Deer farming is a form of agriculture found on the Asian, European and North American continents. Farms in these widely scattered geographic locations usually raise a native species. There are four main species in Asia: Central Asian red deer, other red deer species, elk (also called wapiti), and the sika. Red deer also inhabit much of Europe, adapting to the local habitat. Other major species of Europe include the large European elk, the spotted and fallow deer.
In North America the whitetail deer is the most common species. Whitetail can be found in all but five states of the United States. Even though whitetail prefer wooded areas and open fields, a species of whitetail survives in the swamps of Florida. Larger than whitetails, mule deer live in the American West.
Deer farming traces its roots to northern Europe where native people have been tending reindeer herds for centuries. Even today, reindeer farmers still tend their herds like their ancestors once did.
Deer farming concentrates on raising the larger species in order to maximize yield. Larger animals produce more meat (called venison) and hides for soft deerskin leather. Especially in Asia, there is a market for antler products. Only males grow antlers which they shed in the winter and regrow in the spring. Antlers are ground and used for a variety of medicinal purposes. A protective coat of what is called deer velvet covers the antlers when they regrow in the spring. Deer farmers harvest velvet which has been shown to be an effective treatment for arthritis and in Asia is used as a male fertility enhancer.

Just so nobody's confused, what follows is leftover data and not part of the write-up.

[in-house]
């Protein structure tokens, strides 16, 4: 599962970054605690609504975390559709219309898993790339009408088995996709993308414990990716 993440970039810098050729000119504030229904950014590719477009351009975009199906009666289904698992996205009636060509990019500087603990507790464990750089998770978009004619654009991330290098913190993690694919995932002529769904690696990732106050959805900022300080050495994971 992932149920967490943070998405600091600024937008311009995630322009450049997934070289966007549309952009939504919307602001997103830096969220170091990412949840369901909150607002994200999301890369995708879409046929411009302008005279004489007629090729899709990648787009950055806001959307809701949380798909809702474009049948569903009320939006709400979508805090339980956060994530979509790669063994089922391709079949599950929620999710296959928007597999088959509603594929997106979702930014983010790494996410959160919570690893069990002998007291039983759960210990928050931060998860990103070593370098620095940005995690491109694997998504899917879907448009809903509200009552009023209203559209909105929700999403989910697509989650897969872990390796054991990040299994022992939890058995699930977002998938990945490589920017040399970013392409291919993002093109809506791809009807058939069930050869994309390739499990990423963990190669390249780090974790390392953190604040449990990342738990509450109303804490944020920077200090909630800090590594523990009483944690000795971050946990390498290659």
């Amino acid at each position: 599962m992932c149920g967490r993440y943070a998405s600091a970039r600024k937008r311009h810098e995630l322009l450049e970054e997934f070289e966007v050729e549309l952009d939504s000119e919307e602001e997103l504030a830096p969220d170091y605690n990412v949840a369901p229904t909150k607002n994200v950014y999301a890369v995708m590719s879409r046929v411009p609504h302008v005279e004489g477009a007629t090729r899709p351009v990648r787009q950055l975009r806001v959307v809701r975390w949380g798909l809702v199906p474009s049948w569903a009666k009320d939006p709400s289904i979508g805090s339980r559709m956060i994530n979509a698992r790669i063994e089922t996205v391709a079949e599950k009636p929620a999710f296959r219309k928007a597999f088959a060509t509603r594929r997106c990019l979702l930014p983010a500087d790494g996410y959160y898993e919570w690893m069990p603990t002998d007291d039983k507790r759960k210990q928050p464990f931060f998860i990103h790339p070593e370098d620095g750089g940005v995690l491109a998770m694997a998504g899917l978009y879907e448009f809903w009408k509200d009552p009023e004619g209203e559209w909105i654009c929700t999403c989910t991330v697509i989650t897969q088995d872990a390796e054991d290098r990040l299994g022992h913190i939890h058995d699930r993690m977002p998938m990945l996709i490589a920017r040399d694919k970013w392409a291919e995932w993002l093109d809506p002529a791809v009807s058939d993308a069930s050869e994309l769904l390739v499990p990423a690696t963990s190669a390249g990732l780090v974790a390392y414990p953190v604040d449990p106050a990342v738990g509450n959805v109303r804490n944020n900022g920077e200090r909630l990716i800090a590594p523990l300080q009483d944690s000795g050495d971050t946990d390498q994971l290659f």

Deer farmers in Europe and Asia typically raise red deer which are native to their areas. Reds are large animals with males (stags) weighing 350 to 530 pounds (160 to 240 kg) and females (hinds) weighing 260 to 370 pounds (120 to 170 kg). Red stags are well-known for their large, heavy racks of magnificent antlers.
In the United States, deer farms generally raise whitetail but there are also a number of mule deer farms. Whitetails are much smaller on average than their red deer cousins. Whitetail stags, especially youngsters, weigh only in the vicinity of 130 pounds (60 kg) while an unusual size mature stag (called buck in American English) will weigh 300 pounds (130 kg). Female whitetails, called does, are much smaller, weighing only 90 to 200 pounds (40 to 90 kg). Although these are smaller than red deer, American deer farming raises native species.
Alan B. Stables is a freelance writer on alternative agriculture.